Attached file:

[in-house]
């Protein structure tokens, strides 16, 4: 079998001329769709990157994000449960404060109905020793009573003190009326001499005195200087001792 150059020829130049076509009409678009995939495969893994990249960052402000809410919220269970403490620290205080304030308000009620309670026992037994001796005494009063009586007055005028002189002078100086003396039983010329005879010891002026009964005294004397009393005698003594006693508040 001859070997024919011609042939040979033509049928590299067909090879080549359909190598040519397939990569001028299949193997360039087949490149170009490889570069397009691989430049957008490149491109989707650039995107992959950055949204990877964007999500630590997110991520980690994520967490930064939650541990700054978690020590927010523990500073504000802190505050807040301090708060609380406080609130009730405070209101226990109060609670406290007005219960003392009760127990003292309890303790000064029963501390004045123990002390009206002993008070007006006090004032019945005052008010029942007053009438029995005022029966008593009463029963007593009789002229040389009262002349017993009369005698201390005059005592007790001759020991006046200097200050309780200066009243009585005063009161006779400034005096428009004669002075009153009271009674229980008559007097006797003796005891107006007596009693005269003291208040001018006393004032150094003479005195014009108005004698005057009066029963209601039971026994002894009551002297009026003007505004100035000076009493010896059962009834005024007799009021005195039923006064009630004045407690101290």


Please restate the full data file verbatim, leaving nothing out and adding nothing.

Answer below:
[in-house]
């Protein structure tokens, strides 16, 4: 079998001329769709990157994000449960404060109905020793009573003190009326001499005195200087001792 150059020829130049076509009409678009995939495969893994990249960052402000809410919220269970403490620290205080304030308000009620309670026992037994001796005494009063009586007055005028002189002078100086003396039983010329005879010891002026009964005294004397009393005698003594006693508040 001859070997024919011609042939040979033509049928590299067909090879080549359909190598040519397939990569001028299949193997360039087949490149170009490889570069397009691989430049957008490149491109989707650039995107992959950055949204990877964007999500630590997110991520980690994520967490930064939650541990700054978690020590927010523990500073504000802190505050807040301090708060609380406080609130009730405070209101226990109060609670406290007005219960003392009760127990003292309890303790000064029963501390004045123990002390009206002993008070007006006090004032019945005052008010029942007053009438029995005022029966008593009463029963007593009789002229040389009262002349017993009369005698201390005059005592007790001759020991006046200097200050309780200066009243009585005063009161006779400034005096428009004669002075009153009271009674229980008559007097006797003796005891107006007596009693005269003291208040001018006393004032150094003479005195014009108005004698005057009066029963209601039971026994002894009551002297009026003007505004100035000076009493010896059962009834005024007799009021005195039923006064009630004045407690101290």